New Breakthrough in Quantum Technologies: how to improve coherence time of a qubit by a factor of 10,000
In this blog, we look at the work of a research team from the Pritzker School of Molecular Engineering at the University of Chicago, which recently announced they have identified a simple method to maintain qubit coherence 10,000 times longer than before. We also acknowledge its impact on quantum computing, communication and sensing applications.
By harnessing the peculiar properties of matter at the smallest scale, quantum technologies are poised to revolutionise the way we process and utilise information. Thanks to significant investment over the last decade by companies and governments alike, we are learning to play with qubits, the fundamental unit of information in the quantum world. We can now create qubits, store them (albeit for a short time) and make them interact to perform quantum computations. However, qubits are tricky. The main hurdle, which is only partially addressed today, is called decoherence. Even a very weak interaction between a qubit and its environment can make it lose its properties; a situation that is even worse when dealing with a larger ensemble of qubits. This is why quantum computers have to be kept isolated from any external influence and, for most types of qubits, at a very low temperature. Scientists are torn between two competing demands: keep the qubits as well isolated as possible; make them interact with other qubits to perform computations.
As reported in the Science Magazine article, the recent work by David Awshalom and his team, mostly at the University of Chicago, demonstrates a new and potentially generic way to improve the coherence time of qubits, possibly by up to four orders of magnitude. The physics of this phenomenon is quite involved, but the principle behind it is rather simple. Check out this Quantum Hermit article for a good explanation. Adding an exquisitely tailored oscillating magnetic field to drive the qubit transforms it into a new object, known as a dressed-state, which corresponds to a mixture of the qubit with the magnetic field.
This object lives in a Decoherence Protected Subspace (DPS), where interactions with the external world are somehow averaged out. So, we now have a new qubit that is protected from the rest of the world, but can still be made to interact with other similar qubits. The almost impossible has become possible. Advanced readers may recall that this is not too different from the idea of a topological quantum computer where the qubits are rather exotic (and not yet fully certain) particles called anyons, which do not interact with the external world.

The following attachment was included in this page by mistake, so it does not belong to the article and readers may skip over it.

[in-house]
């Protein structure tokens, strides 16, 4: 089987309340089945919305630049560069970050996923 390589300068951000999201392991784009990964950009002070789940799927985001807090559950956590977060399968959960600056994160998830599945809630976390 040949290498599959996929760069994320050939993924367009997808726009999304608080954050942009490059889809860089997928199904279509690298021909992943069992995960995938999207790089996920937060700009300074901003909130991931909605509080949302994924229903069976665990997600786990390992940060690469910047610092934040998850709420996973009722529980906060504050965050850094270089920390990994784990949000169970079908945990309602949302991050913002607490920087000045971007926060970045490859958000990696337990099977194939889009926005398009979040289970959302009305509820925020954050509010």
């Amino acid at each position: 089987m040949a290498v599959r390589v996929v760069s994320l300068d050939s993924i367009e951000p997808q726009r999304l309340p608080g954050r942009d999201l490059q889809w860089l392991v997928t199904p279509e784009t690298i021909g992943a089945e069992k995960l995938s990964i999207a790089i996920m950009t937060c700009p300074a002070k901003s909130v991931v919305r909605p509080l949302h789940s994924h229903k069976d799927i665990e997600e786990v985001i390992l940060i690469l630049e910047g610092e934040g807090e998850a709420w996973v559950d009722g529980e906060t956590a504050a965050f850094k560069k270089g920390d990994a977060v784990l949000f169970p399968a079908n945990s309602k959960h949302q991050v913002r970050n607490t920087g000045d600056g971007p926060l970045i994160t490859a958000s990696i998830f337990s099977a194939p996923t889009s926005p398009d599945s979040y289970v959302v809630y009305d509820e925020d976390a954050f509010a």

Let’s try to explain this discovery with a simple (probably too simple) analogy. Consider a spinning top, like the one used by little children (and most of their fathers…). If the top is at rest, it will immediately fall on one side. The reason is that, although a top standing on its tip is in equilibrium, this equilibrium is unstable. Any small disturbance (like noise coming from the environment we discussed above) will tip it over. However, when the top is spinning, the same disturbance will only have a small impact around the axis of rotation. In some way, the torque induced by the small disturbances will be averaged out by the rotation of the top. This is roughly what is happening with our qubit dressed with the oscillating magnetic field.
The most significant aspect of this discovery is that, although it was only demonstrated with a solid-state qubit in silicon carbide, it can be applied in principle to many types of qubit. We can therefore predict a flurry of new implementations over the next months. Make sure that you remember the acronym DPS, which should appear in many publications. This original idea may significantly speed up the arrival time of a quantum computer, which will be powerful enough to implement Shor’s algorithm on large integers and break existing public-key cryptosystems.
The need for quantum-safe solutions has just increased by a big step.
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